In his closing address, Xi told the nearly 3,000 delegates gathered in the Great Hall of the People that he was determined to achieve unification with Taiwan. During the almost nine-day session of the rubber-stamp parliament, Xi had filled most key government positions, including that of prime minister, with individuals close to him.
The communist regime has now become more dangerous with power concentrated at the top, and Xi alone deciding everything of importance. The international community must become even more vigilant.
Selecting 'Yes Men'
Assuming the role of prime minister is Li Qiang. Li became a protégé of Xi when he was working in Zhejiang while Xi was the top party official in the province. Thereafter, Li enjoyed a meteoric rise within the party. Nonetheless, the new premier is totally lacking in central government experience, which makes his appointment quite irregular.
At the same time, his promotion due to his closeness to the top man is emblematic of Xi's third term lineup. In it, he has surrounded himself with "yes" men.
Everyone familiar with Li agrees he is "attentive." However, he has yet to show how skilled he will prove as a leader at this critical juncture. As it stands, China's economy must be rebuilt from the effects of the strict "Zero Covid" policy and other factors.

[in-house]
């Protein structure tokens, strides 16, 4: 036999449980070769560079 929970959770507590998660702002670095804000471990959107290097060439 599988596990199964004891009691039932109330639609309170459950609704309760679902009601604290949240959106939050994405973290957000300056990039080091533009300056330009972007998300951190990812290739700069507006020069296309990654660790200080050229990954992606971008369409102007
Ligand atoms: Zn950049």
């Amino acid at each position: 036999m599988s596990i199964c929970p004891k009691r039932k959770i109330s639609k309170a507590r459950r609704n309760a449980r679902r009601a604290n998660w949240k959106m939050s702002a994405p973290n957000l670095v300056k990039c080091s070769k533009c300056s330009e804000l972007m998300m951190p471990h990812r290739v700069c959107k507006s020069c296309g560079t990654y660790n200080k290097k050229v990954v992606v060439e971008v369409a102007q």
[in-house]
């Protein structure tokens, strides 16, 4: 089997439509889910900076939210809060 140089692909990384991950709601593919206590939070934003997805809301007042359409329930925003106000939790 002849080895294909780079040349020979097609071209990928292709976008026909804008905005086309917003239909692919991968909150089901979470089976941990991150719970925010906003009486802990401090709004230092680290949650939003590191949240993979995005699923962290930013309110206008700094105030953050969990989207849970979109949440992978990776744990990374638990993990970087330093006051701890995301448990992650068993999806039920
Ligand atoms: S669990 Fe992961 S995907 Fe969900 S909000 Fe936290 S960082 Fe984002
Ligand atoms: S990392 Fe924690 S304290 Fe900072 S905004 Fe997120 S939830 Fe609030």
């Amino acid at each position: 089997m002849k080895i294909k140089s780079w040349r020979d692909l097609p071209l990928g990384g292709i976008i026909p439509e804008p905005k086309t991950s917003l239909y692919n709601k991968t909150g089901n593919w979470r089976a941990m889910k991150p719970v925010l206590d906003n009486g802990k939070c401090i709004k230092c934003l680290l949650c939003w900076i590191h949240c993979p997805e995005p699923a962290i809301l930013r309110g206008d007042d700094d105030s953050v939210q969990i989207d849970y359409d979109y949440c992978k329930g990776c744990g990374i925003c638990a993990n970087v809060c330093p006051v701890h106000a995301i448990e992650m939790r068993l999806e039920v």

Global Impact of China's Economy
We must bear in mind that the future of the Chinese economy will have a significant impact not only on China but also the global economy.
What stood out in the budget adopted by the NPC was the growth of spending on public security as well as national defense.
The budget for "Public Security," which pays for policing and domestic surveillance among other things, rose a hefty 6.4% from 2022. There is concern that the autocratic Chinese government will intensify its attempts to thoroughly suppress criticism of the Xi administration.
Xi's Unswerving Personal Ambition
The personnel lineup confirmed by the NPC gives no indication of who might become Xi's successor. Xi already has defied norms by continuing on for a third term, and there is a high probability that he may well be aiming for a fourth five-year term as well.
During his address to the opening session of the NPC, Xi emphasized a commitment to "unswervingly promote progress towards national reunification." He thereby seemed to be signaling his willingness to take the Taiwan issue into his own hands. That also appears to be a motive behind his desire to remain in power for a long period of time.
One marked difference in the new lineup compared to Xi's second term is that his close ally, Vice President Wang Qishan, has decided to retire. This means that there is no one left who can offer an opinion that differs from that of Xi. Consequently, for the next five years — or 10 years if Xi secures a fourth term — international society must steel itself to deal with a ruler to whom everyone is afraid to provide frank advice.
Expect Military Expansion
Xi's China has been championing a strategy of military-civilian fusion. Moreover, it is expected to push forward on its path of military expansion. If Xi does not receive accurate information from his clique of yes men and makes errors in judgment, regional peace and stability may well be imperiled.
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(Read the editorial in Japanese.)
Author: Editorial Board, The Sankei Shimbun